New 2021-2026 Medical Research Future Fund Strategy & Draft Priorities

New 2021-2026 Medical Research Future Fund Strategy & Draft Priorities

8th November, 2021

Updated on 9/11/21 to reference the release of the MRFF Priorities

The Australian Medical Research Advisory Board (AMRAB) has released a new 5-year strategy for the Medical Research Future Fund (MRFF). The MRFF legislation requires a strategy to be developed every five years, and the document – known as the Australian Medical Research and Innovation Strategy 2021-26 – sets out the vision, aim and strategic direction for the MRFF. In addition to the new Strategy, related draft priorities have also been released. Together, these two documents should shape around $650 million of investment in medical research investment each year.

Of note, the Strategy has specifically acknowledged the MRFF has an important role to play in developing workforce capability through investments in priority areas, as well as addressing gender equity.

Australian Medical Research and Innovation Strategy 2021-26

The Strategy has identified seven strategic areas which MRFF research funding will address:

  1. New or emerging areas of health need with high potential for generating innovative approaches, tools, or technologies to transform health care and practices.
  2. Existing areas of unmet health need, to address underinvestment and support capacity development with a focus on achieving equity in health outcomes, particularly for Aboriginal and Torres Strait Islander people and other priority populations.
  3. Improvement in the efficiency and effectiveness of the health system, by promoting adoption of evidence-based practices, enabling equitable health outcomes, and focussing on the needs of patients, their families, and carers.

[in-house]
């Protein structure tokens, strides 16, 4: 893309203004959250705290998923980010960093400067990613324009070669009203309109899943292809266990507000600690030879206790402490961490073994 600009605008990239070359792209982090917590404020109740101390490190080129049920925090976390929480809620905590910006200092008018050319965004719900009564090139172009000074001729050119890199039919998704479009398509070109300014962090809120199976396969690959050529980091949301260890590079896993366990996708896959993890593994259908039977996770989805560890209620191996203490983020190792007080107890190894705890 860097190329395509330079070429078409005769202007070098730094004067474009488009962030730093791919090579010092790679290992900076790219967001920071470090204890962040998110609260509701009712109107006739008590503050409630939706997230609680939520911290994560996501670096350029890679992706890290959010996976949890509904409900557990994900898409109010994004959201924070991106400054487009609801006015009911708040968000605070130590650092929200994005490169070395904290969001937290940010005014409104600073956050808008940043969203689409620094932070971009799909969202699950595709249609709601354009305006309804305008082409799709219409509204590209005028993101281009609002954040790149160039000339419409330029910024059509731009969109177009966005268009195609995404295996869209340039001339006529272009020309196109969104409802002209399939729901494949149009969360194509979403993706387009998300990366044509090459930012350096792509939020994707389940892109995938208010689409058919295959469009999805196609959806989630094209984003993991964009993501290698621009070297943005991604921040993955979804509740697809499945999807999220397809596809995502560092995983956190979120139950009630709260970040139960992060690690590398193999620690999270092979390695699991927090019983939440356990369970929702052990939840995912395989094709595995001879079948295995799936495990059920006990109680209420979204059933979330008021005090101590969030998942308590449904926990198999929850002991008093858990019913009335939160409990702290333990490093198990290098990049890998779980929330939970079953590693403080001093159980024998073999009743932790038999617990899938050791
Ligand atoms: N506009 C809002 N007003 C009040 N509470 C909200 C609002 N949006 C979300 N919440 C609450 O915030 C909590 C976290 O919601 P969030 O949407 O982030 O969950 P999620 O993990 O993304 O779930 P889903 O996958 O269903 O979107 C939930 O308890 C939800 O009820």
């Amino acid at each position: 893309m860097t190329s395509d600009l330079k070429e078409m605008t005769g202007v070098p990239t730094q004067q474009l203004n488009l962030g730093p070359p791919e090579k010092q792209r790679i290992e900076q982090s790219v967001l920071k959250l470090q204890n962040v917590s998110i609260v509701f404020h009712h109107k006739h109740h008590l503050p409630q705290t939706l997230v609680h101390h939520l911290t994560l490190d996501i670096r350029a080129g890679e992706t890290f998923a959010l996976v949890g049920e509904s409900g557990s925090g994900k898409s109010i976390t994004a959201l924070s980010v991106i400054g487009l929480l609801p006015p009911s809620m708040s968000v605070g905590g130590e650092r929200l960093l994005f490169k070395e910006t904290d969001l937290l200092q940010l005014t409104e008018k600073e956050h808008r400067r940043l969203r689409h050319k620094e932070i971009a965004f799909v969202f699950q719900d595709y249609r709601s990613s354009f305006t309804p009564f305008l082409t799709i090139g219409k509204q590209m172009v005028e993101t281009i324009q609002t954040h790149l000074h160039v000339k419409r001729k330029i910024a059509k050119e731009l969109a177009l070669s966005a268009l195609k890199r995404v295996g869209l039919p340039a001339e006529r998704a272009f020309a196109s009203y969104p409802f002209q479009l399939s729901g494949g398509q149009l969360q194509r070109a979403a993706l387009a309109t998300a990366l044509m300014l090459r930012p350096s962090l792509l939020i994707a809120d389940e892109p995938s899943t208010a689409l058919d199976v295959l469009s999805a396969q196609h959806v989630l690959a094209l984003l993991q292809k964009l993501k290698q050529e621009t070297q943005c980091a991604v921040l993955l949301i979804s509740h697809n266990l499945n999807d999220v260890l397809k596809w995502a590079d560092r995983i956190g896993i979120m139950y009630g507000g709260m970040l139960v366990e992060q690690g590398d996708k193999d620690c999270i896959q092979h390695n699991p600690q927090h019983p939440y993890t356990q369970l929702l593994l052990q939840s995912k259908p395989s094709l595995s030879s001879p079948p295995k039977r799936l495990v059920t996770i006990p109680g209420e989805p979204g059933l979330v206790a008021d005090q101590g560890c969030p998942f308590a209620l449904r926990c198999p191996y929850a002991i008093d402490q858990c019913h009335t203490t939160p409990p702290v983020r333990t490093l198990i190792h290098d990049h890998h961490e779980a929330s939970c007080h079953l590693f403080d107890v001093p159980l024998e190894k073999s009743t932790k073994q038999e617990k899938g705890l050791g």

4. Social, environmental, and cultural factors that impact health and wellbeing, including strengths-based approaches that leverage patient/consumer and community knowledge and experience to deliver improvements in population health and wellbeing.
  5. Enhancements to the translation of research outputs to deliver impact through health and economic outcomes, including through commercialisation of research outcomes and implementation of policy changes nationally and globally.
  6. Promotion of capacity and capability in the health and medical research workforce, through investments in priority areas, by fostering collaboration between research groups and across disciplines and addressing gender equity.
  7. Encouragement of adaptive approaches to emerging challenges, supporting rapid response and effective collaboration both nationally and internationally with other public and private sources of health and medical research funding.

For further details see the full version of the Australian Medical Research and Innovation Strategy 2021-26.

Draft Australian Medical Research and Innovation Priorities

In addition to the release of the new strategy, AMRAB has also released the draft Australian Medical Research and Innovation Priorities. The Priorities have been set to ‘align with and facilitate the achievement of the 2021-26 Strategy’s vision, aim and strategic objectives’. The draft priorities will come into effect either when the Investment Funds Legislation Amendment Bill 2021 is passed by Parliament, or if the legislation is not passed, by 5 November 2022.

  1. Consumer-Driven Research. Research that is driven by meaningful consumer involvement and partnerships, to incorporate priorities, needs, values and experiences to deliver fit-for-purpose outcomes that can be adopted by consumers, carers, healthcare professionals and other end-users.
  2. Research Infrastructure and Capability. Address gaps in the generation of knowledge and in early biomedical and medical technology product development by supporting access to expertise, capability and infrastructure (i.e. research facilities, equipment, systems, services), including in partnership with industry, that seeks to drive new research discoveries and accelerate innovation.